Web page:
"Aven!" Martin's voice carries particularly well through the trees this morning.
Relieved to be rescued from my own thoughts, I look up in answer to my name, seeking Martin's face from among the trees.
"Over here!" he calls, beckoning me toward him.
He stands on the edge of the orchards, a stout figure clad in brown and gray like the rest of the orchard workers. One would hardly guess he is also one of Lord Avery's most trusted advisors. As I approach, I notice two other people with him; a girl I don't recognize, and I boy I have seen working in the orchards on occasion. I think his name is Auro.
The girl is small, probably a few years younger than me. She has dark hair and wide brown eyes. I look her over without bothering to hide my curiosity, and she looks down hastily, her hands clenching her grubby tunic nervously. She is very timid. I realize that my brow is furrowed and my lips pursed—I've probably been scowling at her without noticing. Martin has told me it's a bad habit, that I come off as an unfriendly person, but I don't see why I should worry—I consider myself a very unfriendly person. After all, I have no friends.
A quick glance at Martin tells me that he is about to admonish me for being so prickly, so I attempt to smile at the girl. It is an utter failure. She isn't looking at me anymore, and I doubt my smile is worth looking at anyway. With a shrug, I turn to the boy, Auro.
He is close to my age, perhaps a little older, caught in that stage between boy and man. His face is still honest and open, but he is far taller than me, and his bare forearms are corded with muscle. He had an unruly mop of yellow hair, and broad features, of which his ears are the most prominent. Yet, somehow, he does not seem as awkward as his appearance might otherwise suggest. He stands with steady confidence, and his dark blue eyes regard me with a faint hint of amusement from underneath his heavy brow.
I don't bother smiling at him.
"Do stop glowering, Aven," Martin chides me gently, drawing my attention back to him. He hands me a small, cold loaf of heavy brown bread, as is customary before we begin work. The others don't have bread, so I assume they've already eaten. I wolf my bread down hastily, worried that I am holding the others up.
As I eat, I glance around at the others, but they seem too preoccupied to notice me now that Martin has chastened me. The stout old man is glancing up at the keep on the hill, his face oddly devoid of emotion. I can't help but feel as if something is not quite right.
"Why are there only three of us here, Martin?" I ask with the last bite of bread still in my mouth. By now there should be at least twenty workers in the orchards.
"I have given the others the day off," Martin replies without looking at me, his gaze still on the castle.
"Why?" I swallow my bread painfully, my mouth suddenly dry.
He sighs and turns to face the three of us. "I didn't expect the news to reach you, Aven. If you gave up that hovel of yours and moved nearer to town, you might know about these things."
"The news, Martin," I say flatly. He never misses an opportunity to criticize my decision to remain alone in my remote house. I never let it bother me. By now his attempts are more out of habit than sincerity.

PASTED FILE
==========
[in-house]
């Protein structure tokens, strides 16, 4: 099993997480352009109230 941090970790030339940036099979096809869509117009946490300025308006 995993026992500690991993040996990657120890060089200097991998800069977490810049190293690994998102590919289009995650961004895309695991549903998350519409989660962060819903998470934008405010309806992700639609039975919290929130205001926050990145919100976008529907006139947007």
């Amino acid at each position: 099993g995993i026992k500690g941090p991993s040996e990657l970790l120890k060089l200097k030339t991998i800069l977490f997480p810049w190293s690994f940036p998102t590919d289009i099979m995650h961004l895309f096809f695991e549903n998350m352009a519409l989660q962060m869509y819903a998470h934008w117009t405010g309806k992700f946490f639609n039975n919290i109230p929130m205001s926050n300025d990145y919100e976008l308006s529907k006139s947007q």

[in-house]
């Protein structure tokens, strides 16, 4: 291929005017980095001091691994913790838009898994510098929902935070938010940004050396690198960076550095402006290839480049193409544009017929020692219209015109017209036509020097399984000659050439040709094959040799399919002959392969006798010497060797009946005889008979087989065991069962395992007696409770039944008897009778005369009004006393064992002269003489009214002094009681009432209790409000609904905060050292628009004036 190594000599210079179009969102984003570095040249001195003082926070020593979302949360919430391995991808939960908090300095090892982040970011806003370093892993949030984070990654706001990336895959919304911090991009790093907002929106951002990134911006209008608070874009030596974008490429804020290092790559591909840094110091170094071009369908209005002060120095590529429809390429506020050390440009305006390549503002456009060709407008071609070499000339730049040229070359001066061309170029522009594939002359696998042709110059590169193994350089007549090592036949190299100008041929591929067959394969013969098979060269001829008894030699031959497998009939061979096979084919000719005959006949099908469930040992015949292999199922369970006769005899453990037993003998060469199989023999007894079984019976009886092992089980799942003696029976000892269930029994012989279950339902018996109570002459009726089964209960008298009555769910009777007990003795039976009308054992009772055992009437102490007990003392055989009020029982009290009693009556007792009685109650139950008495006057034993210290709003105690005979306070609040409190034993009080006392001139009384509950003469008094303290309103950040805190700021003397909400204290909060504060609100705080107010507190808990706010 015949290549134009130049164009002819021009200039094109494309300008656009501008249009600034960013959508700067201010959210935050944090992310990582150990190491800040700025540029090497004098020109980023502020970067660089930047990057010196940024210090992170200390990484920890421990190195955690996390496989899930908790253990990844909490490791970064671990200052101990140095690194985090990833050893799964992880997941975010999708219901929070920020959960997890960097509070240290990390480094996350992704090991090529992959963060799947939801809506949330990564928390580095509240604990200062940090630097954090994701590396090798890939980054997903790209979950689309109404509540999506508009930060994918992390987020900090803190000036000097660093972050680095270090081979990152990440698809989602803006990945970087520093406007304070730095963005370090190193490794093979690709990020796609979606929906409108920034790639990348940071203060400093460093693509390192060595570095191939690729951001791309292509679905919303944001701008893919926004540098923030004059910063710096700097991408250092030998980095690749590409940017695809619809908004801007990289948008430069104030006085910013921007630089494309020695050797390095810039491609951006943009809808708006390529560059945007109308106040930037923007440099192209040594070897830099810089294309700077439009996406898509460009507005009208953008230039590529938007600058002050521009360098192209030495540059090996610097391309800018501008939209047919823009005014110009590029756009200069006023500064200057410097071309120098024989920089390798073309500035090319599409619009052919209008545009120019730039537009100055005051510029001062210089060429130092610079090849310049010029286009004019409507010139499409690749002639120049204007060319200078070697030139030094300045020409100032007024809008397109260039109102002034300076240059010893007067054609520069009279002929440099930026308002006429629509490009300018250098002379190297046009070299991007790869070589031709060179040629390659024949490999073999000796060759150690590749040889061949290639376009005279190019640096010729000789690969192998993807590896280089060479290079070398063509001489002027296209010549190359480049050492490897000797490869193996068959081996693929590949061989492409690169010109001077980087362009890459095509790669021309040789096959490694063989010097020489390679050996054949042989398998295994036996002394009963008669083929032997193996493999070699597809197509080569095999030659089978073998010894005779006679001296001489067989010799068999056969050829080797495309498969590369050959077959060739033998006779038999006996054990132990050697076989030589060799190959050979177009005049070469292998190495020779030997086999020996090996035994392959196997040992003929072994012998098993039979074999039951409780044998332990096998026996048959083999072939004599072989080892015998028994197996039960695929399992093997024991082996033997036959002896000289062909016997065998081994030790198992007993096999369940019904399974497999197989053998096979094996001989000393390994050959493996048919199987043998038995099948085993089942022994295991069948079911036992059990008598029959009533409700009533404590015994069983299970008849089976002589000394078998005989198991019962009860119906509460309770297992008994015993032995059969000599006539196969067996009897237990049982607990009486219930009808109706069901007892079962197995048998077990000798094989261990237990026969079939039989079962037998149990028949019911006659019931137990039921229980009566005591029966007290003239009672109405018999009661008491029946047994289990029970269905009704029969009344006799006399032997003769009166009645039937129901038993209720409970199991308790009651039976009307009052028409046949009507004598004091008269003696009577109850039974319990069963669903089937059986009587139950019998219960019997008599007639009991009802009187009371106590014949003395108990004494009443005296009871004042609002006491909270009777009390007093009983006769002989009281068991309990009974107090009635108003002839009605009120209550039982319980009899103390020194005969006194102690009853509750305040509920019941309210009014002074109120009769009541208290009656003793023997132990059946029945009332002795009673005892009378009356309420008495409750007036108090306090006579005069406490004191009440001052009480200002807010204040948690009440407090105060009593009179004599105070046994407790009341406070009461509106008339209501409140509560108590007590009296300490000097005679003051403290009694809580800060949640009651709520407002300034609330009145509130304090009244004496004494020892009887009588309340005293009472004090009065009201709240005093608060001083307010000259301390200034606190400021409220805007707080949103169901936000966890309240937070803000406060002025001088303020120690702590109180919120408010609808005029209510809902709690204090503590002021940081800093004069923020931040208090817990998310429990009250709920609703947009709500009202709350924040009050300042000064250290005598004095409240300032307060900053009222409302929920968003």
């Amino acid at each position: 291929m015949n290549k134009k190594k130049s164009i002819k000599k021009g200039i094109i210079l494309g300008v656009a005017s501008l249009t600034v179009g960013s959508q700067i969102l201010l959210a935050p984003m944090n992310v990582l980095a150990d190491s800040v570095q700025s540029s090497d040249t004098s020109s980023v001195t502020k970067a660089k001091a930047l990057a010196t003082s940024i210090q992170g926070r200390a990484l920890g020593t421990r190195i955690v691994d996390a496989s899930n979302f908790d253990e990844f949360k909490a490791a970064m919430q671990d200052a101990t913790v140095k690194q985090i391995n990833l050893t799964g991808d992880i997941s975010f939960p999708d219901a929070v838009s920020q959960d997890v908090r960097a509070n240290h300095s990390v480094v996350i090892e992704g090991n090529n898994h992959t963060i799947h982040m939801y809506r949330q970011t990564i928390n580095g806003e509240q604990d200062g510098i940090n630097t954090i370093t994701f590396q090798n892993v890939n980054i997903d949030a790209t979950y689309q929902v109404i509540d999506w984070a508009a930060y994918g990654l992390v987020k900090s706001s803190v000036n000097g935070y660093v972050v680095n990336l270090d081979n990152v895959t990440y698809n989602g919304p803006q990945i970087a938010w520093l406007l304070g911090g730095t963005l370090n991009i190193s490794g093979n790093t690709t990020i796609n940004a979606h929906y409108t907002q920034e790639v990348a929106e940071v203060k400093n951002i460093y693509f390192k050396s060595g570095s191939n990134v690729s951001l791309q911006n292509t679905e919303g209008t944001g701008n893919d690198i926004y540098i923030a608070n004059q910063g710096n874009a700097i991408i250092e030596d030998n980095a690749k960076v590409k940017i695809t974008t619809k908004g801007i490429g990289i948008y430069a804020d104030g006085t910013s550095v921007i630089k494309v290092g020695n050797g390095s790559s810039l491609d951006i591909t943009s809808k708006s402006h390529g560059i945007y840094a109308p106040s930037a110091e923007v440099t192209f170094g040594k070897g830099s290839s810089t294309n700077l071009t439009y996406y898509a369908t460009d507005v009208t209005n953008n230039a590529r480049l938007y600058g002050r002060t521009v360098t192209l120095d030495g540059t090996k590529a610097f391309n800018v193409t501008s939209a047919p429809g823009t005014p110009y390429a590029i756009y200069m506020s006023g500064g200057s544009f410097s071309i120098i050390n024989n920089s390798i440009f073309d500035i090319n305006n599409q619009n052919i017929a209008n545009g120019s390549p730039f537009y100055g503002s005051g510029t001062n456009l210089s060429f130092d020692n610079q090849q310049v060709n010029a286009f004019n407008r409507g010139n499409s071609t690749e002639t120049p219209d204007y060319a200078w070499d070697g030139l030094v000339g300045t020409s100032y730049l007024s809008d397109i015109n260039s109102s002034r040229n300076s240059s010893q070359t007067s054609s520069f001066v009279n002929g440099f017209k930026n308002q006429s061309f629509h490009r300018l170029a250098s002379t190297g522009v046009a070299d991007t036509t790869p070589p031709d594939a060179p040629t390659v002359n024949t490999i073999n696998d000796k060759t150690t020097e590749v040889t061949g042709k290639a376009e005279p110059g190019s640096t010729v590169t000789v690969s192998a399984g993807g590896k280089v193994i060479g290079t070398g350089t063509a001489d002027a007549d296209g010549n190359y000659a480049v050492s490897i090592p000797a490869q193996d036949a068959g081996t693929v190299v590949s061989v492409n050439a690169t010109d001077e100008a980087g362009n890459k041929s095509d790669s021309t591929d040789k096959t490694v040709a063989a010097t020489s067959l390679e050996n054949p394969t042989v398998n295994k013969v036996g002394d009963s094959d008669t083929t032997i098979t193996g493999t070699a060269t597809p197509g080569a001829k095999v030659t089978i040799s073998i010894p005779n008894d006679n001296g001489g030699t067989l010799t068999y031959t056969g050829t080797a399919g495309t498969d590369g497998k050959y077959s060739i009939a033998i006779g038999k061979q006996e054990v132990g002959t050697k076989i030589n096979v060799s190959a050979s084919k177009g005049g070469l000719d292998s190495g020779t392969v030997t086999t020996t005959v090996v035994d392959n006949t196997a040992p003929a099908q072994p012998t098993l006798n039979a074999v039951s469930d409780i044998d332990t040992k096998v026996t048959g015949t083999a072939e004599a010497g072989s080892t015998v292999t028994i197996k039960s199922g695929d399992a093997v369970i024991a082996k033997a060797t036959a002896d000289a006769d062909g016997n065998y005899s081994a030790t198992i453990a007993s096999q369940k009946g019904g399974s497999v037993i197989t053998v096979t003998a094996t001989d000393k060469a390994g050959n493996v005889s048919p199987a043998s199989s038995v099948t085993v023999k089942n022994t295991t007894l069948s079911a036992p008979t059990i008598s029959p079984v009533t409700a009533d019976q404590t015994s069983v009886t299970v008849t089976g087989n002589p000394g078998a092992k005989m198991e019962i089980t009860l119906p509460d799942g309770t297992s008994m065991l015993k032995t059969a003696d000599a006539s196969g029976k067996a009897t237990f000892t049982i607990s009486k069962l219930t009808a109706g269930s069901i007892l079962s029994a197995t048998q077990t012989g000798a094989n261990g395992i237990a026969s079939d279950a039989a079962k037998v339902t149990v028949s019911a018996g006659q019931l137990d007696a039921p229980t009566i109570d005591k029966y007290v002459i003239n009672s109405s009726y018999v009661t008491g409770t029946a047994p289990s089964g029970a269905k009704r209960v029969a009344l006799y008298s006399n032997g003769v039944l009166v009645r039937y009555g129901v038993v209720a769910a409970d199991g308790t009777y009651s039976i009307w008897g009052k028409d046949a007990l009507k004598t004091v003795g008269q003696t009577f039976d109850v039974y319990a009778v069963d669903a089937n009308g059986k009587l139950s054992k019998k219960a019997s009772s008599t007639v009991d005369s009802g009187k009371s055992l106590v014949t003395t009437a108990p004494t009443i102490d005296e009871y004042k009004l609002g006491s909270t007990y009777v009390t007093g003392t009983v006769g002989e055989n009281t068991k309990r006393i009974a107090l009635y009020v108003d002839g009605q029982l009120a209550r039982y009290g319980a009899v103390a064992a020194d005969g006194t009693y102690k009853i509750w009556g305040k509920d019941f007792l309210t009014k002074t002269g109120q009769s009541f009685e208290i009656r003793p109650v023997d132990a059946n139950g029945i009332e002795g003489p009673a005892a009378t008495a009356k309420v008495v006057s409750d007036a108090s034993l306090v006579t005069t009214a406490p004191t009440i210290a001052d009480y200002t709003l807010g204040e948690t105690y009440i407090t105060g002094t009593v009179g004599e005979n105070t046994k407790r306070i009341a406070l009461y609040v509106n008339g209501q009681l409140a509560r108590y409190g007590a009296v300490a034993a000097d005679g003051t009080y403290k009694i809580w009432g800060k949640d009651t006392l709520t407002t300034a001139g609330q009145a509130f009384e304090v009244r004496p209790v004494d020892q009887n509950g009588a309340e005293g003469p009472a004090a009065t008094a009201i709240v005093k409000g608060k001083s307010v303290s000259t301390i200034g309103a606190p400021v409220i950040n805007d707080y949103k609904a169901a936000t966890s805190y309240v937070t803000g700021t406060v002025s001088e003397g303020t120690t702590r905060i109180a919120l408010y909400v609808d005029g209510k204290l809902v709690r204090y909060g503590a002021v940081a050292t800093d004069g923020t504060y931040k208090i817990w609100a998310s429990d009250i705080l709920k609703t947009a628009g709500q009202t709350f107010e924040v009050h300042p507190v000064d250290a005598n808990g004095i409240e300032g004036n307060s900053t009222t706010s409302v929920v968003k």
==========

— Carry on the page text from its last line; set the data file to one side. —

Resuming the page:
"Two of our knights have decided to retire. They've requested a choosing," he answers.
I frown. This is certainly unexpected news. Each estate must keep a certain number of knights, according to its size and population. These knights are trained warriors that serve the king. Their position is unique, because although they remain in their home estates, they do not answer to the rojen, but straight to the king's senate. Knights who have distinguished themselves—or who have simply survived long enough—may choose to leave the service and become vassals, the counselors that make up the king's senate. It is a great honor, but to become a vassal, a knight must first choose a squire, an apprentice that will take the knight's place.
In my lifetime, there has only ever been one knight to actually retire in Wylden. Quite a few squires have been chosen by the knights before, but usually because one of the old knights has died. This one knight fortunate enough to retire had a squire that trained with him for three years before he was able to become a fully-fledged knight. It is hard work, and it doesn't end after training. Now, with two knights looking for squires, I wonder what the chances are that I might be chosen.
"Are we three the only ones who will be there?" I inquire.
Martin shakes his head. "No. There are more youth from the village, and a few from the keep. Every person fifteen to twenty-one years of age must be there."
I sigh with relief. There must be a hundred people who fall within that category, many of them larger and stronger than me. Chances are that I won't stick out. I glance at the others, and notice that Auro looks eager. He will most assuredly stand out, but he doesn't seem to think that is bad.
Very few people are trained to fight. As such, the knights look for young men and women who are strong or intelligent, people that can learn quickly and take the strain of long hours of practice. This boy looks like he can take it, like he wants it. He must dream of the glory of winning, the admiration that commoners have for skilled knights. Perhaps he will make a good knight.
Or perhaps he will die.
Either way, I have little doubt that he will be chosen.
Martin squints up at the sun, then back toward the keep, muttering, "We might as well go now. With two knights I suppose it'll be a long choosing."